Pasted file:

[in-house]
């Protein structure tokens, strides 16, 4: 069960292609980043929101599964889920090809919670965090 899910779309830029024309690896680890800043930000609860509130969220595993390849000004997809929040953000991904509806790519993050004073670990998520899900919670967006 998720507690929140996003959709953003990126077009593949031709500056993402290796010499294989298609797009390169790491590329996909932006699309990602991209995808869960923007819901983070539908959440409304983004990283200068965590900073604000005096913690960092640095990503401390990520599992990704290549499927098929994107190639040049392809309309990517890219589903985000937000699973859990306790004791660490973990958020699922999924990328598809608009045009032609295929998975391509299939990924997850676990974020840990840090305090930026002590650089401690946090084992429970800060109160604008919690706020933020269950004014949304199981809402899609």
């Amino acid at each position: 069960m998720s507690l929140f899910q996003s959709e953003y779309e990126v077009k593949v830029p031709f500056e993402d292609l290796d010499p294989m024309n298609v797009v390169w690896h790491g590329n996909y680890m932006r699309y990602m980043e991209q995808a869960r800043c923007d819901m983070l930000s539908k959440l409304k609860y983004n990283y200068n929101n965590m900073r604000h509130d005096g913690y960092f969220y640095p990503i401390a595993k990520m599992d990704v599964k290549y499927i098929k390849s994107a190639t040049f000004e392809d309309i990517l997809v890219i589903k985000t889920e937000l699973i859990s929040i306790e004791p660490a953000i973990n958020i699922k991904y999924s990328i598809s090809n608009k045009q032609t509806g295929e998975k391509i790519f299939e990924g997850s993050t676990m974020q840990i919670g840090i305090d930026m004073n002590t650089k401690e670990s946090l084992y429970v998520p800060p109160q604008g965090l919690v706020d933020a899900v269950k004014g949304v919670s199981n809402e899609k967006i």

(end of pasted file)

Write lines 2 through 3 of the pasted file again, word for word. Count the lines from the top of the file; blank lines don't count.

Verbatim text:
């Protein structure tokens, strides 16, 4: 069960292609980043929101599964889920090809919670965090 899910779309830029024309690896680890800043930000609860509130969220595993390849000004997809929040953000991904509806790519993050004073670990998520899900919670967006 998720507690929140996003959709953003990126077009593949031709500056993402290796010499294989298609797009390169790491590329996909932006699309990602991209995808869960923007819901983070539908959440409304983004990283200068965590900073604000005096913690960092640095990503401390990520599992990704290549499927098929994107190639040049392809309309990517890219589903985000937000699973859990306790004791660490973990958020699922999924990328598809608009045009032609295929998975391509299939990924997850676990974020840990840090305090930026002590650089401690946090084992429970800060109160604008919690706020933020269950004014949304199981809402899609």
């Amino acid at each position: 069960m998720s507690l929140f899910q996003s959709e953003y779309e990126v077009k593949v830029p031709f500056e993402d292609l290796d010499p294989m024309n298609v797009v390169w690896h790491g590329n996909y680890m932006r699309y990602m980043e991209q995808a869960r800043c923007d819901m983070l930000s539908k959440l409304k609860y983004n990283y200068n929101n965590m900073r604000h509130d005096g913690y960092f969220y640095p990503i401390a595993k990520m599992d990704v599964k290549y499927i098929k390849s994107a190639t040049f000004e392809d309309i990517l997809v890219i589903k985000t889920e937000l699973i859990s929040i306790e004791p660490a953000i973990n958020i699922k991904y999924s990328i598809s090809n608009k045009q032609t509806g295929e998975k391509i790519f299939e990924g997850s993050t676990m974020q840990i919670g840090i305090d930026m004073n002590t650089k401690e670990s946090l084992y429970v998520p800060p109160q604008g965090l919690v706020d933020a899900v269950k004014g949304v919670s199981n809402e899609k967006i």